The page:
We ended with "Endings" which appeared in Nimrod's issue "Circulatory Systems" Spring/summer 2015. -- as reworked in my book, "Golden Smoke" -- ah... a hint of pain without a final "n".
end without a final d, a hint of an equation , let "n" equal... a sense of unfinished.
We will resume the Rundel sessions September 17 !

Jim gave me a present -- a copy of a page of I'm not sure from what book, but it starts with "They" and goes into an examination of Eastern and Western mind, the first, containing multiplicity and the second a unity and oneness. Consciousness and form, energy or manifestation are not radically separate... More on this in the Fall.

Thursday, June 25, 2015

poems for June 22 -- special visitor... Dane Gordon

It is one thing to read words, but so different to hear them read by the person who wrote them. Not all poets are masters of elocution, but Dane is. In his quiet philosopher's voice, he engages those around him with important questions. What makes a poet? Perhaps the depth of his reflections on the nature of existence. How in the beginning, life started as one cell and its connections, then self-replicated. His poems explore relationships; the material for them is always there, but the poet's role is to be alert to the flow of activity.

On the cover of his book, "The Logic of Death" is the replication of the memorial plaque in St. Petersburg to Serge Esenin, who was so distressed by the savage way the soviets were treating his village, that he committed suicide. The cover of The Wound of Faith comes in two versions, one the original woodcut print and one the regular print of two columns, the connections to a larger vault on the left-hand side only suggested, and an incomplete wooden vault springing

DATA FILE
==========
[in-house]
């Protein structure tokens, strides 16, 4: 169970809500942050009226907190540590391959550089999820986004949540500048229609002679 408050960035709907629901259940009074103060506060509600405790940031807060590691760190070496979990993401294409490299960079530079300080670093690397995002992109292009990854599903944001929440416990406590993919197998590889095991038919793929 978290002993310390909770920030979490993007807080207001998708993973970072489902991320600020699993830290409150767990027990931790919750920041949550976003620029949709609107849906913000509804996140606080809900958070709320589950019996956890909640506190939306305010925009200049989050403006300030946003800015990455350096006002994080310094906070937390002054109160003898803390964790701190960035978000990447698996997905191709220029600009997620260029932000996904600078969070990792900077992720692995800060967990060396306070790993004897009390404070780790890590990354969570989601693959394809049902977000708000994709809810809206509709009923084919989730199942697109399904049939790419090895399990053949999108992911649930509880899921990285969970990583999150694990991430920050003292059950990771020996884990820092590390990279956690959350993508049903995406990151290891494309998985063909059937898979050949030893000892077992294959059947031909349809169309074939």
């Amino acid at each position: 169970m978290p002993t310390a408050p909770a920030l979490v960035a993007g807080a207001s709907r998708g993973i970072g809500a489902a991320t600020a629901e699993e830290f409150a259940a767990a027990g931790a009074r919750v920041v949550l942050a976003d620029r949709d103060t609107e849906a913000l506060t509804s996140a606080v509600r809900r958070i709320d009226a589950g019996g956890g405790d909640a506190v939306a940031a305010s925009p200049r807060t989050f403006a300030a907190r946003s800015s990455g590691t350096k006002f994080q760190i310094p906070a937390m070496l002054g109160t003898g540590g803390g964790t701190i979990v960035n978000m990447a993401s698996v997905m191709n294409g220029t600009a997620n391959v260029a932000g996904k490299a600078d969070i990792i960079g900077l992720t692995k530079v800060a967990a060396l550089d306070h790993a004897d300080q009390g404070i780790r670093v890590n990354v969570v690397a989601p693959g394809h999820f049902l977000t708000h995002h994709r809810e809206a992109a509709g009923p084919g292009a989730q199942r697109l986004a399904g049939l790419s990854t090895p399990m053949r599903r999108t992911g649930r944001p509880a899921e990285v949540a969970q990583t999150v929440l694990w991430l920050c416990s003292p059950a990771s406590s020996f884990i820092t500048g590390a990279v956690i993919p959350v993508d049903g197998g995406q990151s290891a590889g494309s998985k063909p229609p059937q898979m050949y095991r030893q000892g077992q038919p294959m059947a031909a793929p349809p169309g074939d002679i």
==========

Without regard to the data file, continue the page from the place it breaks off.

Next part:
towards the right, under which the title lies in red letters.

Can peace absolve death? Can a relationship broken from the start be repaired? Can our sorrows, wounds, quieten enough to hear voices we could not have heard earlier? (addressed in the title poem of his book, "The Wound of Faith.) The person who has wound or flaw is what attracts us as if to gives us faith, possibility. Perhaps time repairs, and you can use the example of what we remember. How many of us agonize over the 30 years’ war? How many of us will agonize the way those who survived the Great War did, understand what it meant for the 20th century, centuries from now?

He did read for us:
The Logic of Death – Dane Gordon + Night Before the Battle discussed 1/19

The book is organized by wars, beginning with "the war to end all wars" progressing to World War II, the Vietnam War, and the title poem comes from a section on the Bosnian war.
Here Dane mentioned Sarejevo where he taught. The city lies as if in the center of a saucer, surrounded by hills. His philosophy classes continued – but at night, as during the day the men would fight. He told the story of the photographer dedicating his work to those who died in the Bosnian war ( poem "Aux Mort de la guerre en Bosnie p. 66) and the poem "The Contradiction" on page 67-8. To quote the poem: . "Is human community a deep current and animosity the turbulence of the surface?" Can we remember what we once thought of people when they were our enemies, but now whom we treat as friends? What is the contradiction of spirit against spirit – one heart beating against itself. "Is there a greater spirit... who could take the contradictions in his hands and like a Potter can mold the separate pieces into one?"

Can a poet have any influence? Perhaps the world falls into 2 types of people... those who react to the flow... and those who try to take a lead. (see his poem Birds and Saints.)